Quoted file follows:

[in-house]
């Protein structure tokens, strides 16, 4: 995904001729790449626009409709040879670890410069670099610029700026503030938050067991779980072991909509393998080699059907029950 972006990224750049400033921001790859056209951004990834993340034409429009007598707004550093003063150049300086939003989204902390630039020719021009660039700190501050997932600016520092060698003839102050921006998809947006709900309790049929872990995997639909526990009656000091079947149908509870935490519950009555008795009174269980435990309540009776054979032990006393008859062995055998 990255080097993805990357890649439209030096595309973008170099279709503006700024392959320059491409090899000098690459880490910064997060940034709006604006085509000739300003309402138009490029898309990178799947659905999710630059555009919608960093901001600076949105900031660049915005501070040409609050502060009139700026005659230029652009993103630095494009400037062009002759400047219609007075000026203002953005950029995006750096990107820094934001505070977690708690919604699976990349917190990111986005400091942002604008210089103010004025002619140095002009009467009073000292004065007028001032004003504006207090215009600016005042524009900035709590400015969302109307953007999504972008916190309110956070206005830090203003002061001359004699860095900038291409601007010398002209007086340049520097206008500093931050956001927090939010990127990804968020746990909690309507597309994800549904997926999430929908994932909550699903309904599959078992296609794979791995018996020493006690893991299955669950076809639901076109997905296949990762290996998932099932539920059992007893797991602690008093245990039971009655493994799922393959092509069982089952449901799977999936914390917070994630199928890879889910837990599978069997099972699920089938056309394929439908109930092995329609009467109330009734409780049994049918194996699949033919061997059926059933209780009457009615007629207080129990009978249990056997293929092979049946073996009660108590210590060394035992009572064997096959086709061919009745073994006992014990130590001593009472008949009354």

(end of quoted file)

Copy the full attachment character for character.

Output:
[in-house]
């Protein structure tokens, strides 16, 4: 995904001729790449626009409709040879670890410069670099610029700026503030938050067991779980072991909509393998080699059907029950 972006990224750049400033921001790859056209951004990834993340034409429009007598707004550093003063150049300086939003989204902390630039020719021009660039700190501050997932600016520092060698003839102050921006998809947006709900309790049929872990995997639909526990009656000091079947149908509870935490519950009555008795009174269980435990309540009776054979032990006393008859062995055998 990255080097993805990357890649439209030096595309973008170099279709503006700024392959320059491409090899000098690459880490910064997060940034709006604006085509000739300003309402138009490029898309990178799947659905999710630059555009919608960093901001600076949105900031660049915005501070040409609050502060009139700026005659230029652009993103630095494009400037062009002759400047219609007075000026203002953005950029995006750096990107820094934001505070977690708690919604699976990349917190990111986005400091942002604008210089103010004025002619140095002009009467009073000292004065007028001032004003504006207090215009600016005042524009900035709590400015969302109307953007999504972008916190309110956070206005830090203003002061001359004699860095900038291409601007010398002209007086340049520097206008500093931050956001927090939010990127990804968020746990909690309507597309994800549904997926999430929908994932909550699903309904599959078992296609794979791995018996020493006690893991299955669950076809639901076109997905296949990762290996998932099932539920059992007893797991602690008093245990039971009655493994799922393959092509069982089952449901799977999936914390917070994630199928890879889910837990599978069997099972699920089938056309394929439908109930092995329609009467109330009734409780049994049918194996699949033919061997059926059933209780009457009615007629207080129990009978249990056997293929092979049946073996009660108590210590060394035992009572064997096959086709061919009745073994006992014990130590001593009472008949009354």